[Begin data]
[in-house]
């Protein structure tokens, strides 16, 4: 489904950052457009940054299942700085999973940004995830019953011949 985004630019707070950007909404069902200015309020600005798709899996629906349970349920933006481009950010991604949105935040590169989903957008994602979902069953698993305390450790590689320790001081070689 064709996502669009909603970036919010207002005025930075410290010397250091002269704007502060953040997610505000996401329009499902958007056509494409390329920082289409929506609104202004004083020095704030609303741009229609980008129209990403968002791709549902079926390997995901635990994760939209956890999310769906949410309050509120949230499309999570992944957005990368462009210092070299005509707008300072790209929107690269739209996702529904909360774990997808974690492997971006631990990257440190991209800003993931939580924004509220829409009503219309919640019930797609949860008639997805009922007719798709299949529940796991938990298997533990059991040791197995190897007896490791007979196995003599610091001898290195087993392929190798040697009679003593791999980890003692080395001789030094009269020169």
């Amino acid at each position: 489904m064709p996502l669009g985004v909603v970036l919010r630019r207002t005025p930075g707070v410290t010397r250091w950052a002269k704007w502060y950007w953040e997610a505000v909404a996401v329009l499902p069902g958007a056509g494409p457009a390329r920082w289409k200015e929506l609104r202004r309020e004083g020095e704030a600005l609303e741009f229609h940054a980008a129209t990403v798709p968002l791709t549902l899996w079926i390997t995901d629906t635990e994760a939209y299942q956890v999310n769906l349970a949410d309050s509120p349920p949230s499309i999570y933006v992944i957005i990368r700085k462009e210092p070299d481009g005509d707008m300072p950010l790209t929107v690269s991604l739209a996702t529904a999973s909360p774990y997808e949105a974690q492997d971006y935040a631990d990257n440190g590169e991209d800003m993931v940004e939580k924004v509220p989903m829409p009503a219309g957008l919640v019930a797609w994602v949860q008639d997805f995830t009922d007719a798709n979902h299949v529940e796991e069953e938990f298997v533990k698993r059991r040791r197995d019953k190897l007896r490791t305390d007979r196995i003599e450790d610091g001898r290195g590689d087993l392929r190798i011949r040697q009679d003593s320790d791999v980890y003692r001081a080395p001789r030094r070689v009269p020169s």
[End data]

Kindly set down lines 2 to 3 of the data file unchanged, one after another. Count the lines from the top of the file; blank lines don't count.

């Protein structure tokens, strides 16, 4: 489904950052457009940054299942700085999973940004995830019953011949 985004630019707070950007909404069902200015309020600005798709899996629906349970349920933006481009950010991604949105935040590169989903957008994602979902069953698993305390450790590689320790001081070689 064709996502669009909603970036919010207002005025930075410290010397250091002269704007502060953040997610505000996401329009499902958007056509494409390329920082289409929506609104202004004083020095704030609303741009229609980008129209990403968002791709549902079926390997995901635990994760939209956890999310769906949410309050509120949230499309999570992944957005990368462009210092070299005509707008300072790209929107690269739209996702529904909360774990997808974690492997971006631990990257440190991209800003993931939580924004509220829409009503219309919640019930797609949860008639997805009922007719798709299949529940796991938990298997533990059991040791197995190897007896490791007979196995003599610091001898290195087993392929190798040697009679003593791999980890003692080395001789030094009269020169």
């Amino acid at each position: 489904m064709p996502l669009g985004v909603v970036l919010r630019r207002t005025p930075g707070v410290t010397r250091w950052a002269k704007w502060y950007w953040e997610a505000v909404a996401v329009l499902p069902g958007a056509g494409p457009a390329r920082w289409k200015e929506l609104r202004r309020e004083g020095e704030a600005l609303e741009f229609h940054a980008a129209t990403v798709p968002l791709t549902l899996w079926i390997t995901d629906t635990e994760a939209y299942q956890v999310n769906l349970a949410d309050s509120p349920p949230s499309i999570y933006v992944i957005i990368r700085k462009e210092p070299d481009g005509d707008m300072p950010l790209t929107v690269s991604l739209a996702t529904a999973s909360p774990y997808e949105a974690q492997d971006y935040a631990d990257n440190g590169e991209d800003m993931v940004e939580k924004v509220p989903m829409p009503a219309g957008l919640v019930a797609w994602v949860q008639d997805f995830t009922d007719a798709n979902h299949v529940e796991e069953e938990f298997v533990k698993r059991r040791r197995d019953k190897l007896r490791t305390d007979r196995i003599e450790d610091g001898r290195g590689d087993l392929r190798i011949r040697q009679d003593s320790d791999v980890y003692r001081a080395p001789r030094r070689v009269p020169s």